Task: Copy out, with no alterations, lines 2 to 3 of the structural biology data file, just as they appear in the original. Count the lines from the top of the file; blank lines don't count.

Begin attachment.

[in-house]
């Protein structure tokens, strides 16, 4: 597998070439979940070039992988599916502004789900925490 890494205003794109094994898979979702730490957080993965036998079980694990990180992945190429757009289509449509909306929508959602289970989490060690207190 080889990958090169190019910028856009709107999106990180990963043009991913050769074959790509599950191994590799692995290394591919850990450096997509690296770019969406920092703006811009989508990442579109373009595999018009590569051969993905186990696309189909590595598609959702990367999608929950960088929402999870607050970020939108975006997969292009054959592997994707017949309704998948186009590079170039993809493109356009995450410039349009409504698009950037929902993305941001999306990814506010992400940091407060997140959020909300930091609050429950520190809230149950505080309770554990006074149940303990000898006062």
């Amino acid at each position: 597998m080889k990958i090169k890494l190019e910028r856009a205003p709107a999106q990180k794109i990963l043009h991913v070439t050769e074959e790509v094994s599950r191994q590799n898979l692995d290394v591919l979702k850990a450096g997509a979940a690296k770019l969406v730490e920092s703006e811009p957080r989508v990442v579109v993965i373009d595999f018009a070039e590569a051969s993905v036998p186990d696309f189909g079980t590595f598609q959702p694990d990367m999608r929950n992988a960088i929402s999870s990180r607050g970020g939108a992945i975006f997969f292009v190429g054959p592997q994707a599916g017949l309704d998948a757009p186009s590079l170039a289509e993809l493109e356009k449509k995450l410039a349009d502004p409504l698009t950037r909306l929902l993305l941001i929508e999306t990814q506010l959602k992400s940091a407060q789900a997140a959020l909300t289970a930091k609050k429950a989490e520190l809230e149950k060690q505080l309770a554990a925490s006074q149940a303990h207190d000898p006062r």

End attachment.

């Protein structure tokens, strides 16, 4: 597998070439979940070039992988599916502004789900925490 890494205003794109094994898979979702730490957080993965036998079980694990990180992945190429757009289509449509909306929508959602289970989490060690207190 080889990958090169190019910028856009709107999106990180990963043009991913050769074959790509599950191994590799692995290394591919850990450096997509690296770019969406920092703006811009989508990442579109373009595999018009590569051969993905186990696309189909590595598609959702990367999608929950960088929402999870607050970020939108975006997969292009054959592997994707017949309704998948186009590079170039993809493109356009995450410039349009409504698009950037929902993305941001999306990814506010992400940091407060997140959020909300930091609050429950520190809230149950505080309770554990006074149940303990000898006062």
């Amino acid at each position: 597998m080889k990958i090169k890494l190019e910028r856009a205003p709107a999106q990180k794109i990963l043009h991913v070439t050769e074959e790509v094994s599950r191994q590799n898979l692995d290394v591919l979702k850990a450096g997509a979940a690296k770019l969406v730490e920092s703006e811009p957080r989508v990442v579109v993965i373009d595999f018009a070039e590569a051969s993905v036998p186990d696309f189909g079980t590595f598609q959702p694990d990367m999608r929950n992988a960088i929402s999870s990180r607050g970020g939108a992945i975006f997969f292009v190429g054959p592997q994707a599916g017949l309704d998948a757009p186009s590079l170039a289509e993809l493109e356009k449509k995450l410039a349009d502004p409504l698009t950037r909306l929902l993305l941001i929508e999306t990814q506010l959602k992400s940091a407060q789900a997140a959020l909300t289970a930091k609050k429950a989490e520190l809230e149950k060690q505080l309770a554990a925490s006074q149940a303990h207190d000898p006062r």